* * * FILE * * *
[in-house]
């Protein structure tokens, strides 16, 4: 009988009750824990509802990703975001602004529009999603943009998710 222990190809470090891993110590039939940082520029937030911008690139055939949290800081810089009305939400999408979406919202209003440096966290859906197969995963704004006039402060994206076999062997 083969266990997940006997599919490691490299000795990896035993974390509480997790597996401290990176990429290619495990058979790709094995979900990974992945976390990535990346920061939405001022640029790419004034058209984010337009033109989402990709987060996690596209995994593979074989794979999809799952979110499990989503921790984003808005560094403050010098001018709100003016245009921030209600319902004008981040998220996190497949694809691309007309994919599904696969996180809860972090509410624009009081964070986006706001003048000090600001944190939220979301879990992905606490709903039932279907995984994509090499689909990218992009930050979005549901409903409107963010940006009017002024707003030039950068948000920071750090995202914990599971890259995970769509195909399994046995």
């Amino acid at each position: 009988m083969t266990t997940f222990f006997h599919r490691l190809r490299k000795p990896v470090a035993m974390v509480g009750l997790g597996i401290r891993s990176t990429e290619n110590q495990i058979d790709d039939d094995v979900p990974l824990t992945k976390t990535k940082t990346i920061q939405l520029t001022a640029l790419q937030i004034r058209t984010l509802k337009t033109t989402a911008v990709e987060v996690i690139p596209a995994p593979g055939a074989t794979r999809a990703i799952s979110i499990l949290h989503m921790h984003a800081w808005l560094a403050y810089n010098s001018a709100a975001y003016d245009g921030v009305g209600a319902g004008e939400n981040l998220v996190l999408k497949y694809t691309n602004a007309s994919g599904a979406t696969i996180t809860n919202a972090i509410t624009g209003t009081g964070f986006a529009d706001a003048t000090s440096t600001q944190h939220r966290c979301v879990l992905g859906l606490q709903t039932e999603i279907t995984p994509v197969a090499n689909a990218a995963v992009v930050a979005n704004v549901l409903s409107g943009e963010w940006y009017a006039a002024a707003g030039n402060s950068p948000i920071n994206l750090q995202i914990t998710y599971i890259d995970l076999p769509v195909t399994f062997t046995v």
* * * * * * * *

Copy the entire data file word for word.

[in-house]
């Protein structure tokens, strides 16, 4: 009988009750824990509802990703975001602004529009999603943009998710 222990190809470090891993110590039939940082520029937030911008690139055939949290800081810089009305939400999408979406919202209003440096966290859906197969995963704004006039402060994206076999062997 083969266990997940006997599919490691490299000795990896035993974390509480997790597996401290990176990429290619495990058979790709094995979900990974992945976390990535990346920061939405001022640029790419004034058209984010337009033109989402990709987060996690596209995994593979074989794979999809799952979110499990989503921790984003808005560094403050010098001018709100003016245009921030209600319902004008981040998220996190497949694809691309007309994919599904696969996180809860972090509410624009009081964070986006706001003048000090600001944190939220979301879990992905606490709903039932279907995984994509090499689909990218992009930050979005549901409903409107963010940006009017002024707003030039950068948000920071750090995202914990599971890259995970769509195909399994046995």
């Amino acid at each position: 009988m083969t266990t997940f222990f006997h599919r490691l190809r490299k000795p990896v470090a035993m974390v509480g009750l997790g597996i401290r891993s990176t990429e290619n110590q495990i058979d790709d039939d094995v979900p990974l824990t992945k976390t990535k940082t990346i920061q939405l520029t001022a640029l790419q937030i004034r058209t984010l509802k337009t033109t989402a911008v990709e987060v996690i690139p596209a995994p593979g055939a074989t794979r999809a990703i799952s979110i499990l949290h989503m921790h984003a800081w808005l560094a403050y810089n010098s001018a709100a975001y003016d245009g921030v009305g209600a319902g004008e939400n981040l998220v996190l999408k497949y694809t691309n602004a007309s994919g599904a979406t696969i996180t809860n919202a972090i509410t624009g209003t009081g964070f986006a529009d706001a003048t000090s440096t600001q944190h939220r966290c979301v879990l992905g859906l606490q709903t039932e999603i279907t995984p994509v197969a090499n689909a990218a995963v992009v930050a979005n704004v549901l409903s409107g943009e963010w940006y009017a006039a002024a707003g030039n402060s950068p948000i920071n994206l750090q995202i914990t998710y599971i890259d995970l076999p769509v195909t399994f062997t046995v």